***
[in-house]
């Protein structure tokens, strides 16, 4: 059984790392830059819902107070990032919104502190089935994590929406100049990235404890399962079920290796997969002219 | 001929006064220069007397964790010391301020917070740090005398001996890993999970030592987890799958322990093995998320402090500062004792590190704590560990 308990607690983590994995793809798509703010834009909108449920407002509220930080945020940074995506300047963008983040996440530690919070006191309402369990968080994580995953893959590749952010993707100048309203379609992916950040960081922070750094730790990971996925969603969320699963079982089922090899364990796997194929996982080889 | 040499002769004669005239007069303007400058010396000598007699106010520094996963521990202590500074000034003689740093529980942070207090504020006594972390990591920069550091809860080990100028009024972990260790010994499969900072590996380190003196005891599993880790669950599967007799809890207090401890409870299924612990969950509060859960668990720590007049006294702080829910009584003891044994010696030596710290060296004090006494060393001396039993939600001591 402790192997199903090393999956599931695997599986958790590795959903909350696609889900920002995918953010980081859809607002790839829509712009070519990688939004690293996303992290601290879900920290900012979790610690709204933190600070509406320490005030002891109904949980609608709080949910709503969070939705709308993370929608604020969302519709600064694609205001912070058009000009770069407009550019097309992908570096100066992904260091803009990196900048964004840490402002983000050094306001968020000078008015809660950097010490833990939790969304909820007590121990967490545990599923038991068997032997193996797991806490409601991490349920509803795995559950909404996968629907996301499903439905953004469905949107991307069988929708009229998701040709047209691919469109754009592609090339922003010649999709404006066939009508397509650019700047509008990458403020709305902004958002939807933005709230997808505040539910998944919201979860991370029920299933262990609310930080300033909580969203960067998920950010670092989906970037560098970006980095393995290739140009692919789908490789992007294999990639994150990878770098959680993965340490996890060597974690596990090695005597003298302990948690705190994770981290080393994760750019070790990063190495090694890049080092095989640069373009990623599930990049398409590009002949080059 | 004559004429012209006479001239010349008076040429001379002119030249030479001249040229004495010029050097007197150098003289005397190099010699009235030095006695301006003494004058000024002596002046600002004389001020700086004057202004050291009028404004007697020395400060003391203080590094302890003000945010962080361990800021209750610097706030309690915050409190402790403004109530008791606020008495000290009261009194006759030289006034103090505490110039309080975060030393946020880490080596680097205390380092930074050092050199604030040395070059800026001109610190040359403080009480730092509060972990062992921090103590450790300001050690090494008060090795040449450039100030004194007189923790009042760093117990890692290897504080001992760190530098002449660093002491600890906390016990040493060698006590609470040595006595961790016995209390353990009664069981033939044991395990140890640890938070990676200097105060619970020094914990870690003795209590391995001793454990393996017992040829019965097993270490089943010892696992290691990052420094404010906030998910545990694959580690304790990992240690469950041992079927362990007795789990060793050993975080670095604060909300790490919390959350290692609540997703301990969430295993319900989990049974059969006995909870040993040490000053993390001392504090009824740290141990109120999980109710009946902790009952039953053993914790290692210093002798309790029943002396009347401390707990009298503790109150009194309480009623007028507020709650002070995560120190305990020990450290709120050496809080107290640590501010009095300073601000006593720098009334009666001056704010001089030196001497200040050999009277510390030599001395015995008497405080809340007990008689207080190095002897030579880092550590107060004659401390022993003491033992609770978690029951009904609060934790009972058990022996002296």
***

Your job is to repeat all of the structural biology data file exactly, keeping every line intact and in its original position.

[in-house]
């Protein structure tokens, strides 16, 4: 059984790392830059819902107070990032919104502190089935994590929406100049990235404890399962079920290796997969002219 | 001929006064220069007397964790010391301020917070740090005398001996890993999970030592987890799958322990093995998320402090500062004792590190704590560990 308990607690983590994995793809798509703010834009909108449920407002509220930080945020940074995506300047963008983040996440530690919070006191309402369990968080994580995953893959590749952010993707100048309203379609992916950040960081922070750094730790990971996925969603969320699963079982089922090899364990796997194929996982080889 | 040499002769004669005239007069303007400058010396000598007699106010520094996963521990202590500074000034003689740093529980942070207090504020006594972390990591920069550091809860080990100028009024972990260790010994499969900072590996380190003196005891599993880790669950599967007799809890207090401890409870299924612990969950509060859960668990720590007049006294702080829910009584003891044994010696030596710290060296004090006494060393001396039993939600001591 402790192997199903090393999956599931695997599986958790590795959903909350696609889900920002995918953010980081859809607002790839829509712009070519990688939004690293996303992290601290879900920290900012979790610690709204933190600070509406320490005030002891109904949980609608709080949910709503969070939705709308993370929608604020969302519709600064694609205001912070058009000009770069407009550019097309992908570096100066992904260091803009990196900048964004840490402002983000050094306001968020000078008015809660950097010490833990939790969304909820007590121990967490545990599923038991068997032997193996797991806490409601991490349920509803795995559950909404996968629907996301499903439905953004469905949107991307069988929708009229998701040709047209691919469109754009592609090339922003010649999709404006066939009508397509650019700047509008990458403020709305902004958002939807933005709230997808505040539910998944919201979860991370029920299933262990609310930080300033909580969203960067998920950010670092989906970037560098970006980095393995290739140009692919789908490789992007294999990639994150990878770098959680993965340490996890060597974690596990090695005597003298302990948690705190994770981290080393994760750019070790990063190495090694890049080092095989640069373009990623599930990049398409590009002949080059 | 004559004429012209006479001239010349008076040429001379002119030249030479001249040229004495010029050097007197150098003289005397190099010699009235030095006695301006003494004058000024002596002046600002004389001020700086004057202004050291009028404004007697020395400060003391203080590094302890003000945010962080361990800021209750610097706030309690915050409190402790403004109530008791606020008495000290009261009194006759030289006034103090505490110039309080975060030393946020880490080596680097205390380092930074050092050199604030040395070059800026001109610190040359403080009480730092509060972990062992921090103590450790300001050690090494008060090795040449450039100030004194007189923790009042760093117990890692290897504080001992760190530098002449660093002491600890906390016990040493060698006590609470040595006595961790016995209390353990009664069981033939044991395990140890640890938070990676200097105060619970020094914990870690003795209590391995001793454990393996017992040829019965097993270490089943010892696992290691990052420094404010906030998910545990694959580690304790990992240690469950041992079927362990007795789990060793050993975080670095604060909300790490919390959350290692609540997703301990969430295993319900989990049974059969006995909870040993040490000053993390001392504090009824740290141990109120999980109710009946902790009952039953053993914790290692210093002798309790029943002396009347401390707990009298503790109150009194309480009623007028507020709650002070995560120190305990020990450290709120050496809080107290640590501010009095300073601000006593720098009334009666001056704010001089030196001497200040050999009277510390030599001395015995008497405080809340007990008689207080190095002897030579880092550590107060004659401390022993003491033992609770978690029951009904609060934790009972058990022996002296």